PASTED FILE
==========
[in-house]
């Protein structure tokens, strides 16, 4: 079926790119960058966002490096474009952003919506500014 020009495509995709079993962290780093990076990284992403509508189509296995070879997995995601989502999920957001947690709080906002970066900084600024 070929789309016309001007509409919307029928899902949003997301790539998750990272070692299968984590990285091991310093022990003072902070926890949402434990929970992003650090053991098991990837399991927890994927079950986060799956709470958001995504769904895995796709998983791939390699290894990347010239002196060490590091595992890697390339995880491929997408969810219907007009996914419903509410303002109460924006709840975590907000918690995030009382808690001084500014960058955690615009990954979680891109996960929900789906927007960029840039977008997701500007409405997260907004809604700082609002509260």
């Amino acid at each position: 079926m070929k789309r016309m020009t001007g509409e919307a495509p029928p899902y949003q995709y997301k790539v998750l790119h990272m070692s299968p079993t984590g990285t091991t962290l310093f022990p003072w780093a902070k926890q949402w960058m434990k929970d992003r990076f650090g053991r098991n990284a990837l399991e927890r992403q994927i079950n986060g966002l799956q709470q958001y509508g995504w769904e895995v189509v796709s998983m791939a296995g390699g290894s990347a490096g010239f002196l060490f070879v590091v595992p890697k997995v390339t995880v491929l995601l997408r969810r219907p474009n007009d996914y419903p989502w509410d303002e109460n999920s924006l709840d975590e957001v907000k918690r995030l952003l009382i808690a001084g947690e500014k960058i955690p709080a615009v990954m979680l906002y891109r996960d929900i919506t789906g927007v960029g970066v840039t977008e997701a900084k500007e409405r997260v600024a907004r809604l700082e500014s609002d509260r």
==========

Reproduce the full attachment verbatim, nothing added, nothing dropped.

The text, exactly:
[in-house]
């Protein structure tokens, strides 16, 4: 079926790119960058966002490096474009952003919506500014 020009495509995709079993962290780093990076990284992403509508189509296995070879997995995601989502999920957001947690709080906002970066900084600024 070929789309016309001007509409919307029928899902949003997301790539998750990272070692299968984590990285091991310093022990003072902070926890949402434990929970992003650090053991098991990837399991927890994927079950986060799956709470958001995504769904895995796709998983791939390699290894990347010239002196060490590091595992890697390339995880491929997408969810219907007009996914419903509410303002109460924006709840975590907000918690995030009382808690001084500014960058955690615009990954979680891109996960929900789906927007960029840039977008997701500007409405997260907004809604700082609002509260």
């Amino acid at each position: 079926m070929k789309r016309m020009t001007g509409e919307a495509p029928p899902y949003q995709y997301k790539v998750l790119h990272m070692s299968p079993t984590g990285t091991t962290l310093f022990p003072w780093a902070k926890q949402w960058m434990k929970d992003r990076f650090g053991r098991n990284a990837l399991e927890r992403q994927i079950n986060g966002l799956q709470q958001y509508g995504w769904e895995v189509v796709s998983m791939a296995g390699g290894s990347a490096g010239f002196l060490f070879v590091v595992p890697k997995v390339t995880v491929l995601l997408r969810r219907p474009n007009d996914y419903p989502w509410d303002e109460n999920s924006l709840d975590e957001v907000k918690r995030l952003l009382i808690a001084g947690e500014k960058i955690p709080a615009v990954m979680l906002y891109r996960d929900i919506t789906g927007v960029g970066v840039t977008e997701a900084k500007e409405r997260v600024a907004r809604l700082e500014s609002d509260r």